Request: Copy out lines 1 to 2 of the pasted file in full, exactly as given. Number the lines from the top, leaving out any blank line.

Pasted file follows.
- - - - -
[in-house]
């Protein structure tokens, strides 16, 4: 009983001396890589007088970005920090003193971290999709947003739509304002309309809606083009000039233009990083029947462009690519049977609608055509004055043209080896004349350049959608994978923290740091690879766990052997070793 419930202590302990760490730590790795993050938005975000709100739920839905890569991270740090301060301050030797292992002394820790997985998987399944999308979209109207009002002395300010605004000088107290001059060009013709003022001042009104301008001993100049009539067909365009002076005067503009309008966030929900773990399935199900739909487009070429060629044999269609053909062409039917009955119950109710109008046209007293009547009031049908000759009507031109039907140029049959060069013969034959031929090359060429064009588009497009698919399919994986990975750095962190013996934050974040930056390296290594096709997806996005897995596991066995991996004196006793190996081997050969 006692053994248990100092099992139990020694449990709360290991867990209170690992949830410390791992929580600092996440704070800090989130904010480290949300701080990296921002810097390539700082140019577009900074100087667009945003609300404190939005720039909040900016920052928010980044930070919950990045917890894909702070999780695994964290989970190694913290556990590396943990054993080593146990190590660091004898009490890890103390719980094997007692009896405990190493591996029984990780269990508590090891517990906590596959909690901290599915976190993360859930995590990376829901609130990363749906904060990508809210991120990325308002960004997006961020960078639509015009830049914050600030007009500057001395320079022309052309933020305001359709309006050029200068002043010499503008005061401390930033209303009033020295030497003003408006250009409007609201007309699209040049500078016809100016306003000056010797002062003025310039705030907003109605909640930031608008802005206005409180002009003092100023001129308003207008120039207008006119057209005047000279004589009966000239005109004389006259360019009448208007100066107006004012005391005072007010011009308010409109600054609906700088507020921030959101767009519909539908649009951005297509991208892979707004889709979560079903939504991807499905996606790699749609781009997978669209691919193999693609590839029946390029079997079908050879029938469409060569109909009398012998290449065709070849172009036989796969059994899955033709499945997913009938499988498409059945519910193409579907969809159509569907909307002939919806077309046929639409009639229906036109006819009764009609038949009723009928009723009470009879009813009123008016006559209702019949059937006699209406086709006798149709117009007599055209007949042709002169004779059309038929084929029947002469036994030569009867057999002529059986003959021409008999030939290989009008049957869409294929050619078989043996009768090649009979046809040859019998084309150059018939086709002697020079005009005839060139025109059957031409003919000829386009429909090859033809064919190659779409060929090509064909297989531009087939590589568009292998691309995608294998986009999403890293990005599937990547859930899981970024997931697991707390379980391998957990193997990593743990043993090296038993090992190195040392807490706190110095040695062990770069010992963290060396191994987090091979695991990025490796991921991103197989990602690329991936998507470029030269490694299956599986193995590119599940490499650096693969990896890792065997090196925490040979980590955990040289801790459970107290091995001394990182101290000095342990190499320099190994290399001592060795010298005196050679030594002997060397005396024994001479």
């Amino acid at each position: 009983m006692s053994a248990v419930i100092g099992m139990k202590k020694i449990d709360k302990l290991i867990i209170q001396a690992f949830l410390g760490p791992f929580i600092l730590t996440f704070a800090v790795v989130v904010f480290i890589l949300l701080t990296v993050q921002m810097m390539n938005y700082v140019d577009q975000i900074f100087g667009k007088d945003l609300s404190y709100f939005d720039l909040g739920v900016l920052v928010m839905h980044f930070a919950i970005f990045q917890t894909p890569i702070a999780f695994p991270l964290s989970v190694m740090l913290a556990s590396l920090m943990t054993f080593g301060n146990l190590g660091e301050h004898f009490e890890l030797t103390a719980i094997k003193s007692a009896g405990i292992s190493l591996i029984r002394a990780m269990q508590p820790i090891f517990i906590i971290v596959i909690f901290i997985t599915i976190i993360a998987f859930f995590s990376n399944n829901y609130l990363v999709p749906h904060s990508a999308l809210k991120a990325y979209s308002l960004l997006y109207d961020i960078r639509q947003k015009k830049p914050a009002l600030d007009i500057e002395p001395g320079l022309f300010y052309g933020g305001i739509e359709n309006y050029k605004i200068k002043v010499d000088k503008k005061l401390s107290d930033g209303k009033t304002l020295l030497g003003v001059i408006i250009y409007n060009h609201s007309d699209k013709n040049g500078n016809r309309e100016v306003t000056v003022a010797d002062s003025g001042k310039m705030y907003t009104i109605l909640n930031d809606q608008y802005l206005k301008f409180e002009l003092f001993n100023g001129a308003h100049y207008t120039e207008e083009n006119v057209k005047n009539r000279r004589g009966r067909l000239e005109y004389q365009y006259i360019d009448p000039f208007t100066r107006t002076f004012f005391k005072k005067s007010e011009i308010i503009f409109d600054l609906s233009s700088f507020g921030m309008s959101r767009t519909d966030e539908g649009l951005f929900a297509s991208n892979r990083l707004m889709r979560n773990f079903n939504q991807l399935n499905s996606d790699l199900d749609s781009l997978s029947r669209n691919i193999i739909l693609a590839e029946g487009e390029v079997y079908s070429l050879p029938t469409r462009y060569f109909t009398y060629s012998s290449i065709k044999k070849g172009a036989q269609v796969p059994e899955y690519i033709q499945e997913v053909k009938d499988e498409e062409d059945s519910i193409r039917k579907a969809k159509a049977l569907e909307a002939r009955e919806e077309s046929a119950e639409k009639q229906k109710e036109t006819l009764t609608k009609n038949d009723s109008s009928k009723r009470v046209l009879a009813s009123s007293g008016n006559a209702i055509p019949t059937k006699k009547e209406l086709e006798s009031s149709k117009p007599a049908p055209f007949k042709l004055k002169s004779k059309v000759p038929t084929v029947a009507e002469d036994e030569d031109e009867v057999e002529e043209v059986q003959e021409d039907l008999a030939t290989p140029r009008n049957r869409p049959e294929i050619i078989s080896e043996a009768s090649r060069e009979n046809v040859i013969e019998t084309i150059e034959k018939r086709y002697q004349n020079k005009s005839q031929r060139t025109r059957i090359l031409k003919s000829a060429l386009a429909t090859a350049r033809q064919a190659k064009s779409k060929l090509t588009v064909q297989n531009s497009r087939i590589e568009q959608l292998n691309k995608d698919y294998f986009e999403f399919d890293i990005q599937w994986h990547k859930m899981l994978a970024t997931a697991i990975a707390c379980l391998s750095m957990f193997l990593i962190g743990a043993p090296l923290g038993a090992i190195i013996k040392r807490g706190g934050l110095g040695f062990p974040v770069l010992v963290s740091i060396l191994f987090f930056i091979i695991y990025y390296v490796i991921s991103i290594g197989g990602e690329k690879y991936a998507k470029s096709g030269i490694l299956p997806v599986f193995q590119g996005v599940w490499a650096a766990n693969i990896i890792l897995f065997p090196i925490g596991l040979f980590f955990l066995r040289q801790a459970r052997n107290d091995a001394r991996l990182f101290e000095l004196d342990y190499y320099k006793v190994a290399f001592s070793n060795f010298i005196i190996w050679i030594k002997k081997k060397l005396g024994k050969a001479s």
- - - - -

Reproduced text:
[in-house]
């Protein structure tokens, strides 16, 4: 009983001396890589007088970005920090003193971290999709947003739509304002309309809606083009000039233009990083029947462009690519049977609608055509004055043209080896004349350049959608994978923290740091690879766990052997070793 419930202590302990760490730590790795993050938005975000709100739920839905890569991270740090301060301050030797292992002394820790997985998987399944999308979209109207009002002395300010605004000088107290001059060009013709003022001042009104301008001993100049009539067909365009002076005067503009309008966030929900773990399935199900739909487009070429060629044999269609053909062409039917009955119950109710109008046209007293009547009031049908000759009507031109039907140029049959060069013969034959031929090359060429064009588009497009698919399919994986990975750095962190013996934050974040930056390296290594096709997806996005897995596991066995991996004196006793190996081997050969 006692053994248990100092099992139990020694449990709360290991867990209170690992949830410390791992929580600092996440704070800090989130904010480290949300701080990296921002810097390539700082140019577009900074100087667009945003609300404190939005720039909040900016920052928010980044930070919950990045917890894909702070999780695994964290989970190694913290556990590396943990054993080593146990190590660091004898009490890890103390719980094997007692009896405990190493591996029984990780269990508590090891517990906590596959909690901290599915976190993360859930995590990376829901609130990363749906904060990508809210991120990325308002960004997006961020960078639509015009830049914050600030007009500057001395320079022309052309933020305001359709309006050029200068002043010499503008005061401390930033209303009033020295030497003003408006250009409007609201007309699209040049500078016809100016306003000056010797002062003025310039705030907003109605909640930031608008802005206005409180002009003092100023001129308003207008120039207008006119057209005047000279004589009966000239005109004389006259360019009448208007100066107006004012005391005072007010011009308010409109600054609906700088507020921030959101767009519909539908649009951005297509991208892979707004889709979560079903939504991807499905996606790699749609781009997978669209691919193999693609590839029946390029079997079908050879029938469409060569109909009398012998290449065709070849172009036989796969059994899955033709499945997913009938499988498409059945519910193409579907969809159509569907909307002939919806077309046929639409009639229906036109006819009764009609038949009723009928009723009470009879009813009123008016006559209702019949059937006699209406086709006798149709117009007599055209007949042709002169004779059309038929084929029947002469036994030569009867057999002529059986003959021409008999030939290989009008049957869409294929050619078989043996009768090649009979046809040859019998084309150059018939086709002697020079005009005839060139025109059957031409003919000829386009429909090859033809064919190659779409060929090509064909297989531009087939590589568009292998691309995608294998986009999403890293990005599937990547859930899981970024997931697991707390379980391998957990193997990593743990043993090296038993090992190195040392807490706190110095040695062990770069010992963290060396191994987090091979695991990025490796991921991103197989990602690329991936998507470029030269490694299956599986193995590119599940490499650096693969990896890792065997090196925490040979980590955990040289801790459970107290091995001394990182101290000095342990190499320099190994290399001592060795010298005196050679030594002997060397005396024994001479």